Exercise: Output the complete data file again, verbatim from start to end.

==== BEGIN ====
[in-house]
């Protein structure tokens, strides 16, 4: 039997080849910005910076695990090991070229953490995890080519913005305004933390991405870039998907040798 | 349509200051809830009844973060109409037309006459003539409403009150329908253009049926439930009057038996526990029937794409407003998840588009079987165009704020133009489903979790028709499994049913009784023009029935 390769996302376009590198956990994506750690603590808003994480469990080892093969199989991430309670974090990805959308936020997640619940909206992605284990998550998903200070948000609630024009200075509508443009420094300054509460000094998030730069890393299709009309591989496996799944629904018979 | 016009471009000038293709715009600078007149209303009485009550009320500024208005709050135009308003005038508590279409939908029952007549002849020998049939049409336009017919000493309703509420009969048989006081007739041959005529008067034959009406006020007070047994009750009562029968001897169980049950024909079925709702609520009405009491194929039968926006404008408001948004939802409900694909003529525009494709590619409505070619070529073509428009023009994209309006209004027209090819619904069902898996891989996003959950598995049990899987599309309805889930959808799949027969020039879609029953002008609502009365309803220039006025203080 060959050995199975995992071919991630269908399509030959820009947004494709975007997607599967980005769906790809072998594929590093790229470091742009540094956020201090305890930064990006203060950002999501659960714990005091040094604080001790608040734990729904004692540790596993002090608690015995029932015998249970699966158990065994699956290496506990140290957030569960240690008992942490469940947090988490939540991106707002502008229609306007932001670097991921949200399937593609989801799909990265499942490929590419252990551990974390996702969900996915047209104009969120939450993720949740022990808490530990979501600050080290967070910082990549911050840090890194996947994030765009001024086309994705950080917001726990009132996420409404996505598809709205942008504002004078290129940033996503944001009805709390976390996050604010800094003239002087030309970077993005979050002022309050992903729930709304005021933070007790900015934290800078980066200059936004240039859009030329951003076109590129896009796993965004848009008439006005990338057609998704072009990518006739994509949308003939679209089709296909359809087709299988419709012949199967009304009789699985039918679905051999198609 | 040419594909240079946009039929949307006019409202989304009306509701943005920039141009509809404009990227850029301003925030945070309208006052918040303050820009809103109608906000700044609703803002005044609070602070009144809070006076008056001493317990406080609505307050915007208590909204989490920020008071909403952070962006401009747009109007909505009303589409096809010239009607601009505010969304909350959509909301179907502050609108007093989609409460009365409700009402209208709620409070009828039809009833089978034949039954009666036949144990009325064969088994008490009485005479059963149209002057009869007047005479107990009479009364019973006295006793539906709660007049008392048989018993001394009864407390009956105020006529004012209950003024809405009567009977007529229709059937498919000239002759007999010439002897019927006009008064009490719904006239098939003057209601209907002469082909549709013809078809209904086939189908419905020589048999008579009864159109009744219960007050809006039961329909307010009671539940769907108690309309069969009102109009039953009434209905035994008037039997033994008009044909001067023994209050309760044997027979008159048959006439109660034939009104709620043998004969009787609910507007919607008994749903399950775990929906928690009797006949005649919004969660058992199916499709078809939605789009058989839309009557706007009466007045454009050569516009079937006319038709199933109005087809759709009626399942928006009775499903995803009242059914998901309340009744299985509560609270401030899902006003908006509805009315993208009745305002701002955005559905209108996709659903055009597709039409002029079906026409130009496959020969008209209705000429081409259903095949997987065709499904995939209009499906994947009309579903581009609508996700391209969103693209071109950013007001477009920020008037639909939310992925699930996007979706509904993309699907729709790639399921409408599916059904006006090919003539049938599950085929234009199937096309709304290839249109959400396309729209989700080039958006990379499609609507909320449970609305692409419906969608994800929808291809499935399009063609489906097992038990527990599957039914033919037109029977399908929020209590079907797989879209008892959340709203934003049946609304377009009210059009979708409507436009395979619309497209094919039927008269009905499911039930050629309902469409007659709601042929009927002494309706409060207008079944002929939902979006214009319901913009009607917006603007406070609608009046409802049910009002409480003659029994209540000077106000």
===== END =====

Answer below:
[in-house]
């Protein structure tokens, strides 16, 4: 039997080849910005910076695990090991070229953490995890080519913005305004933390991405870039998907040798 | 349509200051809830009844973060109409037309006459003539409403009150329908253009049926439930009057038996526990029937794409407003998840588009079987165009704020133009489903979790028709499994049913009784023009029935 390769996302376009590198956990994506750690603590808003994480469990080892093969199989991430309670974090990805959308936020997640619940909206992605284990998550998903200070948000609630024009200075509508443009420094300054509460000094998030730069890393299709009309591989496996799944629904018979 | 016009471009000038293709715009600078007149209303009485009550009320500024208005709050135009308003005038508590279409939908029952007549002849020998049939049409336009017919000493309703509420009969048989006081007739041959005529008067034959009406006020007070047994009750009562029968001897169980049950024909079925709702609520009405009491194929039968926006404008408001948004939802409900694909003529525009494709590619409505070619070529073509428009023009994209309006209004027209090819619904069902898996891989996003959950598995049990899987599309309805889930959808799949027969020039879609029953002008609502009365309803220039006025203080 060959050995199975995992071919991630269908399509030959820009947004494709975007997607599967980005769906790809072998594929590093790229470091742009540094956020201090305890930064990006203060950002999501659960714990005091040094604080001790608040734990729904004692540790596993002090608690015995029932015998249970699966158990065994699956290496506990140290957030569960240690008992942490469940947090988490939540991106707002502008229609306007932001670097991921949200399937593609989801799909990265499942490929590419252990551990974390996702969900996915047209104009969120939450993720949740022990808490530990979501600050080290967070910082990549911050840090890194996947994030765009001024086309994705950080917001726990009132996420409404996505598809709205942008504002004078290129940033996503944001009805709390976390996050604010800094003239002087030309970077993005979050002022309050992903729930709304005021933070007790900015934290800078980066200059936004240039859009030329951003076109590129896009796993965004848009008439006005990338057609998704072009990518006739994509949308003939679209089709296909359809087709299988419709012949199967009304009789699985039918679905051999198609 | 040419594909240079946009039929949307006019409202989304009306509701943005920039141009509809404009990227850029301003925030945070309208006052918040303050820009809103109608906000700044609703803002005044609070602070009144809070006076008056001493317990406080609505307050915007208590909204989490920020008071909403952070962006401009747009109007909505009303589409096809010239009607601009505010969304909350959509909301179907502050609108007093989609409460009365409700009402209208709620409070009828039809009833089978034949039954009666036949144990009325064969088994008490009485005479059963149209002057009869007047005479107990009479009364019973006295006793539906709660007049008392048989018993001394009864407390009956105020006529004012209950003024809405009567009977007529229709059937498919000239002759007999010439002897019927006009008064009490719904006239098939003057209601209907002469082909549709013809078809209904086939189908419905020589048999008579009864159109009744219960007050809006039961329909307010009671539940769907108690309309069969009102109009039953009434209905035994008037039997033994008009044909001067023994209050309760044997027979008159048959006439109660034939009104709620043998004969009787609910507007919607008994749903399950775990929906928690009797006949005649919004969660058992199916499709078809939605789009058989839309009557706007009466007045454009050569516009079937006319038709199933109005087809759709009626399942928006009775499903995803009242059914998901309340009744299985509560609270401030899902006003908006509805009315993208009745305002701002955005559905209108996709659903055009597709039409002029079906026409130009496959020969008209209705000429081409259903095949997987065709499904995939209009499906994947009309579903581009609508996700391209969103693209071109950013007001477009920020008037639909939310992925699930996007979706509904993309699907729709790639399921409408599916059904006006090919003539049938599950085929234009199937096309709304290839249109959400396309729209989700080039958006990379499609609507909320449970609305692409419906969608994800929808291809499935399009063609489906097992038990527990599957039914033919037109029977399908929020209590079907797989879209008892959340709203934003049946609304377009009210059009979708409507436009395979619309497209094919039927008269009905499911039930050629309902469409007659709601042929009927002494309706409060207008079944002929939902979006214009319901913009009607917006603007406070609608009046409802049910009002409480003659029994209540000077106000």